Belfast Telegraph

Care worker McAllister who swindled £1k from elderly couple to buy car walks free from court

By Angela Rainey

A care worker who abused her position by taking £1,000 from an elderly couple she was looking after to buy herself a car has been spared a prison sentence.

Louise McAllister was employed by Admiral Care Services as a home help and had been looking after frail couple James and Cissy Brownlee for six months.

The court heard how Mr Browlee, who has since died at the age of 100, and his wife, who suffered with dementia, enjoyed a good relationship with the carer and were "very fond of her".

However, the mother of three abused her position when she drove the couple to the building society and waited outside while they withdrew the cash, which they gave to her in an envelope.

McAllister, from Cedric Street, Larne, appeared at Antrim Crown Court yesterday after previously admitting fraud by abuse of position.

The charge stated that on August 11, 2014, while occupying a position in which she was expected to safeguard or not to act against the financial interests of the man and woman, she dishonestly abused that position in "accepting £1,000 cash from them" which was never repaid, with the intention to make a gain for herself.

In court last week, prosecution counsel Michael Chambers said the couple had told another care assistant in casual conversation about the exchange, she then reported it to management, who stated the breach was against company policy. Admiral Care Services repaid the couple and contacted the police.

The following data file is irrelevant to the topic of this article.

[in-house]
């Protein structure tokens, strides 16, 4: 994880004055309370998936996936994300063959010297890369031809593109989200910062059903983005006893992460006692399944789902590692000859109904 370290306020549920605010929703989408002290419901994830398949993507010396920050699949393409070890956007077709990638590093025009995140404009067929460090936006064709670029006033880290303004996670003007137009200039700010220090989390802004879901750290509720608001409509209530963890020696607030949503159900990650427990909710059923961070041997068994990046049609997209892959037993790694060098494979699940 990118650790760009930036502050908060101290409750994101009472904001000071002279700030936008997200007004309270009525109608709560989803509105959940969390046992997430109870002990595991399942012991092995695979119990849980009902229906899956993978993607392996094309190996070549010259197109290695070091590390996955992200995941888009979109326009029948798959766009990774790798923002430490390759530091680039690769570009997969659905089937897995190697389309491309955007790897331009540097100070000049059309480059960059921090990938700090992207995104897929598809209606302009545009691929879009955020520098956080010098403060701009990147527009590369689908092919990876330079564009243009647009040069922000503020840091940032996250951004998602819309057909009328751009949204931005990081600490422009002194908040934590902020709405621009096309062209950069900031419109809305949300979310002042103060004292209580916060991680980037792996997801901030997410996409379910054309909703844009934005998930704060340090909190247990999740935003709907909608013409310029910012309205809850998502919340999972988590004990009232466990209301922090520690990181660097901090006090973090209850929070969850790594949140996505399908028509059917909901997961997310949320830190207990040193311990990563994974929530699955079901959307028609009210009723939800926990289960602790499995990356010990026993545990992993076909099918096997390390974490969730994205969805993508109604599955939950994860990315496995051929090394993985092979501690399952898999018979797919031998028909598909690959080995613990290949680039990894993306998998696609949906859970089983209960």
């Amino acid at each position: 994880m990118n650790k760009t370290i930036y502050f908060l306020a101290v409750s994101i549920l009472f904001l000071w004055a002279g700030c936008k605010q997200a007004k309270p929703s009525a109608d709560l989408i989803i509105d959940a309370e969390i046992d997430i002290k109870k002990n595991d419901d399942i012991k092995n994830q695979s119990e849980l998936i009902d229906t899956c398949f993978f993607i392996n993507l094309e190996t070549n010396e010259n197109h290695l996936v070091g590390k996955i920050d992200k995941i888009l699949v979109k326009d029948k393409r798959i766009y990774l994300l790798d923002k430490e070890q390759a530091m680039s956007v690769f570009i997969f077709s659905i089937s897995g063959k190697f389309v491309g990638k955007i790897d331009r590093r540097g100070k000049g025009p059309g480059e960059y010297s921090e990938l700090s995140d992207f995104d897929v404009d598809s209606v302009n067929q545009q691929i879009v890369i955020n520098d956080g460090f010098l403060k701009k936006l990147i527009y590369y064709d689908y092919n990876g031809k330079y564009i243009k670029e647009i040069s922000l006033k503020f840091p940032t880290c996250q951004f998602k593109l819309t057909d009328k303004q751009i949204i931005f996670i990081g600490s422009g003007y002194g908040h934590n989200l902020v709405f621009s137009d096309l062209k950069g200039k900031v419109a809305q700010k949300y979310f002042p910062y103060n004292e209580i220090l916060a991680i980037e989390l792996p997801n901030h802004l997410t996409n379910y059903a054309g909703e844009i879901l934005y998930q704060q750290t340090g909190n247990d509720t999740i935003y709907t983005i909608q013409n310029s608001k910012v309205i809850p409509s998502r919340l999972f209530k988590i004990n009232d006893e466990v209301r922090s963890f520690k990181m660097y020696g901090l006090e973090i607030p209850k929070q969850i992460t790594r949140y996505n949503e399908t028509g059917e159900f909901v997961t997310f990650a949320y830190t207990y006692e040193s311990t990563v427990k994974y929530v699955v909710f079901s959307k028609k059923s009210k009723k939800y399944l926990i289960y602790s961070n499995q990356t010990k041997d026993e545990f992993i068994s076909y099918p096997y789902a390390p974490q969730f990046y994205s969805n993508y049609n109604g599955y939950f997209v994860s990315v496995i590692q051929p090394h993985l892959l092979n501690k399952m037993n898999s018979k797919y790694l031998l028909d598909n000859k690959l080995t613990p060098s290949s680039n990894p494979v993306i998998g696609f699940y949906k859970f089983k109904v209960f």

The elderly couple said McAllister, who was of previous good character, constantly hinted to them that she needed a new car but did not have enough money to buy one and they thought the money was a loan for repairs, not a new car.

But the court heard how, despite her husband having a full- time job, the money was probably going to be used for rent and credit card bills as well as household items, though she did not have a chance to spend it. McAllister (42), admitted to police that she accepted the money. And while she claimed she had never actually asked for it, she agreed it amounted to an abuse of position.

The court was told the deceit affected Mr Brownlee, who felt "deeply embarrassed and let down" and "unable to trust" those responsible for his care and had also become withdrawn and quiet.

Defence barrister Neil Moore told the court his client said the money was only a loan, and that £420 had been paid back, with a cheque with the other £580 brought to court. Judge Desmond Marrinan said McAllister had a duty of care to the couple but had taken advantage of them.

Passing sentence he said he believed McAllister had "given into temptation and deserved a custodial sentence", which he would suspend, but did not wish "to appear soft" to others tempted to abuse their positions of trust.

"I have drawn attention to how important it is for people to trust those who are responsible for their care, such as those who work for care homes or help to get the elderly washed and dressed in the morning.

"You have come here with a previously clear record and have been of previous decent character.

"You have said that your life had been on hold since this offence and your financial difficulties mean that you have had to withdraw your children from enjoyable activities. You cannot eat or sleep, tend to stay at home and don't go out unless your husband is with you, and you have been ostracised by people who have read about you, and who are shocked and horrified about what you did.

"Mr and Mrs Brownlee were known as good, kind people and it is my understanding that they were so good as to not want you imprisoned.

"It's unlikely you will gain employment in a position of trust again. You have lost your good name and brought shame not only on your life but on that of your family."

She was sentenced to one year imprisonment, suspended for three years, and ordered to pay a compensation order to Admiral Care Services of £580, to be paid within seven days.

McAllister left court without commenting.

Belfast Telegraph


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